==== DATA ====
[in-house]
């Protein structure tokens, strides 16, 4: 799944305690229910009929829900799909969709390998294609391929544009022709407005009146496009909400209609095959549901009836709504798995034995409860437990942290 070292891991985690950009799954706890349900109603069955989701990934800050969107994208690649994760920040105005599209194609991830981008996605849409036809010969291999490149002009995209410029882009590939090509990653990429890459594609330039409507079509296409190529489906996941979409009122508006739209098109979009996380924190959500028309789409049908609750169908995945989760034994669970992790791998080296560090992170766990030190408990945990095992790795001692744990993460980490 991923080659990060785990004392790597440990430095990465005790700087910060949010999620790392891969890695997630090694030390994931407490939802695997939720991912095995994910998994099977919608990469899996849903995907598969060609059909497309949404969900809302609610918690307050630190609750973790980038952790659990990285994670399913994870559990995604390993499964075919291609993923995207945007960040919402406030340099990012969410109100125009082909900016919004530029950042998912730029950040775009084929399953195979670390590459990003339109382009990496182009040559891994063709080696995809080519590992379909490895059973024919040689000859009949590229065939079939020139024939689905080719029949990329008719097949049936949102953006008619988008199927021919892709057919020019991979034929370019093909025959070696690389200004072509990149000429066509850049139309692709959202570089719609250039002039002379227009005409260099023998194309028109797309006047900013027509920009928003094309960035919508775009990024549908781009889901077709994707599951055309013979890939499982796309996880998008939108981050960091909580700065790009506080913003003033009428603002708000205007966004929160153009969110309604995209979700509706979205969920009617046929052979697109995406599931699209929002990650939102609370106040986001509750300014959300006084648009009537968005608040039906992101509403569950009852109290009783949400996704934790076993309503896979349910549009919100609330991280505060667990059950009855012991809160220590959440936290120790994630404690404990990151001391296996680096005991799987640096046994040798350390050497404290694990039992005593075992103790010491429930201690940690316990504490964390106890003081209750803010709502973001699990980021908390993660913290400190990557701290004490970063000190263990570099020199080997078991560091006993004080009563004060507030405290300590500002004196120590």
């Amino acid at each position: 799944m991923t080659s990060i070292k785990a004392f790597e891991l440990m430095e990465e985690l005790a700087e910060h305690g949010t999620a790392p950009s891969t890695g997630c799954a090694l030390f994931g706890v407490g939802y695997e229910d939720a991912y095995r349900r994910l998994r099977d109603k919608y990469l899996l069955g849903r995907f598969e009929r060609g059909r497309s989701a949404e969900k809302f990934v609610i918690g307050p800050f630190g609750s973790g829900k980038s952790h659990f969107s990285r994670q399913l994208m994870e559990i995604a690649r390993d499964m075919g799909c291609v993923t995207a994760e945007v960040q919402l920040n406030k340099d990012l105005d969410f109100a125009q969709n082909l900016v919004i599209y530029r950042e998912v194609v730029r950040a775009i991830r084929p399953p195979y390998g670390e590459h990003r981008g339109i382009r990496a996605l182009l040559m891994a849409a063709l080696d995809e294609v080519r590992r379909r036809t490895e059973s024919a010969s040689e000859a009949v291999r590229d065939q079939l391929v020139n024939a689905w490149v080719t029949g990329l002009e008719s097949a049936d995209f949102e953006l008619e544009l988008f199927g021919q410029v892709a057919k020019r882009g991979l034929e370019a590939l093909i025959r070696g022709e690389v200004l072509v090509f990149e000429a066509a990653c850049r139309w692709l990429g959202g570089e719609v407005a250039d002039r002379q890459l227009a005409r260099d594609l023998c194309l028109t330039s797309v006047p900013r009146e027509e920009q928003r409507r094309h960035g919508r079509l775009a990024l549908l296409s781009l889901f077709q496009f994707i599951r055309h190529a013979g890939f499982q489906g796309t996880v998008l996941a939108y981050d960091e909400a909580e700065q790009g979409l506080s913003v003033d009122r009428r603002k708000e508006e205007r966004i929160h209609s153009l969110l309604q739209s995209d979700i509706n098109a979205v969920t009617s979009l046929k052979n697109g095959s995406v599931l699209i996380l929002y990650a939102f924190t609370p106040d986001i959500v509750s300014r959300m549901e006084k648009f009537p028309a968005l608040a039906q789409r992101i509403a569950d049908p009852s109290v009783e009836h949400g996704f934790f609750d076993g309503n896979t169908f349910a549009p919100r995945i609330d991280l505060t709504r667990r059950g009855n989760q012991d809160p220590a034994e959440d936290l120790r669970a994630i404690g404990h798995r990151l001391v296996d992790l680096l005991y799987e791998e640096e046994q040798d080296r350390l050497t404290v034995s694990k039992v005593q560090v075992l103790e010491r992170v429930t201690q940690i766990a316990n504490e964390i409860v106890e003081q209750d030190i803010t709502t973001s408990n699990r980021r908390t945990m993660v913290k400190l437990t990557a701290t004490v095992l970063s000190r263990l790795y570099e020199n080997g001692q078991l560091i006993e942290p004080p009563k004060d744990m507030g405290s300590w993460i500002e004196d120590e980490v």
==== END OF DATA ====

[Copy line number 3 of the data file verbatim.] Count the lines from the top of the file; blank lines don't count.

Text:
């Amino acid at each position: 799944m991923t080659s990060i070292k785990a004392f790597e891991l440990m430095e990465e985690l005790a700087e910060h305690g949010t999620a790392p950009s891969t890695g997630c799954a090694l030390f994931g706890v407490g939802y695997e229910d939720a991912y095995r349900r994910l998994r099977d109603k919608y990469l899996l069955g849903r995907f598969e009929r060609g059909r497309s989701a949404e969900k809302f990934v609610i918690g307050p800050f630190g609750s973790g829900k980038s952790h659990f969107s990285r994670q399913l994208m994870e559990i995604a690649r390993d499964m075919g799909c291609v993923t995207a994760e945007v960040q919402l920040n406030k340099d990012l105005d969410f109100a125009q969709n082909l900016v919004i599209y530029r950042e998912v194609v730029r950040a775009i991830r084929p399953p195979y390998g670390e590459h990003r981008g339109i382009r990496a996605l182009l040559m891994a849409a063709l080696d995809e294609v080519r590992r379909r036809t490895e059973s024919a010969s040689e000859a009949v291999r590229d065939q079939l391929v020139n024939a689905w490149v080719t029949g990329l002009e008719s097949a049936d995209f949102e953006l008619e544009l988008f199927g021919q410029v892709a057919k020019r882009g991979l034929e370019a590939l093909i025959r070696g022709e690389v200004l072509v090509f990149e000429a066509a990653c850049r139309w692709l990429g959202g570089e719609v407005a250039d002039r002379q890459l227009a005409r260099d594609l023998c194309l028109t330039s797309v006047p900013r009146e027509e920009q928003r409507r094309h960035g919508r079509l775009a990024l549908l296409s781009l889901f077709q496009f994707i599951r055309h190529a013979g890939f499982q489906g796309t996880v998008l996941a939108y981050d960091e909400a909580e700065q790009g979409l506080s913003v003033d009122r009428r603002k708000e508006e205007r966004i929160h209609s153009l969110l309604q739209s995209d979700i509706n098109a979205v969920t009617s979009l046929k052979n697109g095959s995406v599931l699209i996380l929002y990650a939102f924190t609370p106040d986001i959500v509750s300014r959300m549901e006084k648009f009537p028309a968005l608040a039906q789409r992101i509403a569950d049908p009852s109290v009783e009836h949400g996704f934790f609750d076993g309503n896979t169908f349910a549009p919100r995945i609330d991280l505060t709504r667990r059950g009855n989760q012991d809160p220590a034994e959440d936290l120790r669970a994630i404690g404990h798995r990151l001391v296996d992790l680096l005991y799987e791998e640096e046994q040798d080296r350390l050497t404290v034995s694990k039992v005593q560090v075992l103790e010491r992170v429930t201690q940690i766990a316990n504490e964390i409860v106890e003081q209750d030190i803010t709502t973001s408990n699990r980021r908390t945990m993660v913290k400190l437990t990557a701290t004490v095992l970063s000190r263990l790795y570099e020199n080997g001692q078991l560091i006993e942290p004080p009563k004060d744990m507030g405290s300590w993460i500002e004196d120590e980490v």